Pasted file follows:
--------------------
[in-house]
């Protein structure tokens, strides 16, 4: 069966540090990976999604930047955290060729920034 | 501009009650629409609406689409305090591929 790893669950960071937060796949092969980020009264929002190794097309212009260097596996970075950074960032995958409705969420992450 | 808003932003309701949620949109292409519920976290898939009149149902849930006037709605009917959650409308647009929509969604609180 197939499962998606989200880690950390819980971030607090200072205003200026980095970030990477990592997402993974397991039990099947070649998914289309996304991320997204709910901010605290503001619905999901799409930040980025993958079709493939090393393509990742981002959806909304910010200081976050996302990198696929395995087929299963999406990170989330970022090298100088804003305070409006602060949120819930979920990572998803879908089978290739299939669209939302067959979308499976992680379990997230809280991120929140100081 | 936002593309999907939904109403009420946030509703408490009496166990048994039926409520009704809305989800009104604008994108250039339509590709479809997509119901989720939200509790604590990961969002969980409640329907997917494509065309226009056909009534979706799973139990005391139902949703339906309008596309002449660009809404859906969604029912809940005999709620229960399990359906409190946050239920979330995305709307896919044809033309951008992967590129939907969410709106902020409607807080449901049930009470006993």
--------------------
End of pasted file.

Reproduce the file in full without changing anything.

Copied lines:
[in-house]
């Protein structure tokens, strides 16, 4: 069966540090990976999604930047955290060729920034 | 501009009650629409609406689409305090591929 790893669950960071937060796949092969980020009264929002190794097309212009260097596996970075950074960032995958409705969420992450 | 808003932003309701949620949109292409519920976290898939009149149902849930006037709605009917959650409308647009929509969604609180 197939499962998606989200880690950390819980971030607090200072205003200026980095970030990477990592997402993974397991039990099947070649998914289309996304991320997204709910901010605290503001619905999901799409930040980025993958079709493939090393393509990742981002959806909304910010200081976050996302990198696929395995087929299963999406990170989330970022090298100088804003305070409006602060949120819930979920990572998803879908089978290739299939669209939302067959979308499976992680379990997230809280991120929140100081 | 936002593309999907939904109403009420946030509703408490009496166990048994039926409520009704809305989800009104604008994108250039339509590709479809997509119901989720939200509790604590990961969002969980409640329907997917494509065309226009056909009534979706799973139990005391139902949703339906309008596309002449660009809404859906969604029912809940005999709620229960399990359906409190946050239920979330995305709307896919044809033309951008992967590129939907969410709106902020409607807080449901049930009470006993």